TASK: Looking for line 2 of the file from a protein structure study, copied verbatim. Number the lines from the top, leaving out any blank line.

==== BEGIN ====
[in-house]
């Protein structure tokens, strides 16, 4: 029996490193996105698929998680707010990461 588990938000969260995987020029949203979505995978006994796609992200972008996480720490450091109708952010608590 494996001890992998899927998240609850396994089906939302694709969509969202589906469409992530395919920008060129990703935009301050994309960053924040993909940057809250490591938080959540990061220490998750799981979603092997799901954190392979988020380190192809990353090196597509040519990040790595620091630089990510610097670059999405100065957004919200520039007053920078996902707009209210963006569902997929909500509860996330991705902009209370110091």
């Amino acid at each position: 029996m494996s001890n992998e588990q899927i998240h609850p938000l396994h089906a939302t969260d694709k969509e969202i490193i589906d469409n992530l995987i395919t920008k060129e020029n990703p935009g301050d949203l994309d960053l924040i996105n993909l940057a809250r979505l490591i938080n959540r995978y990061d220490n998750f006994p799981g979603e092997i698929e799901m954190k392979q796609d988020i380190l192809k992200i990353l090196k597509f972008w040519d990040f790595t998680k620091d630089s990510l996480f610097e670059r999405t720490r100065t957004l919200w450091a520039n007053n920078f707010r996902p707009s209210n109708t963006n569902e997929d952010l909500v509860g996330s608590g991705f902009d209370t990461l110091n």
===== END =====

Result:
């Protein structure tokens, strides 16, 4: 029996490193996105698929998680707010990461 588990938000969260995987020029949203979505995978006994796609992200972008996480720490450091109708952010608590 494996001890992998899927998240609850396994089906939302694709969509969202589906469409992530395919920008060129990703935009301050994309960053924040993909940057809250490591938080959540990061220490998750799981979603092997799901954190392979988020380190192809990353090196597509040519990040790595620091630089990510610097670059999405100065957004919200520039007053920078996902707009209210963006569902997929909500509860996330991705902009209370110091």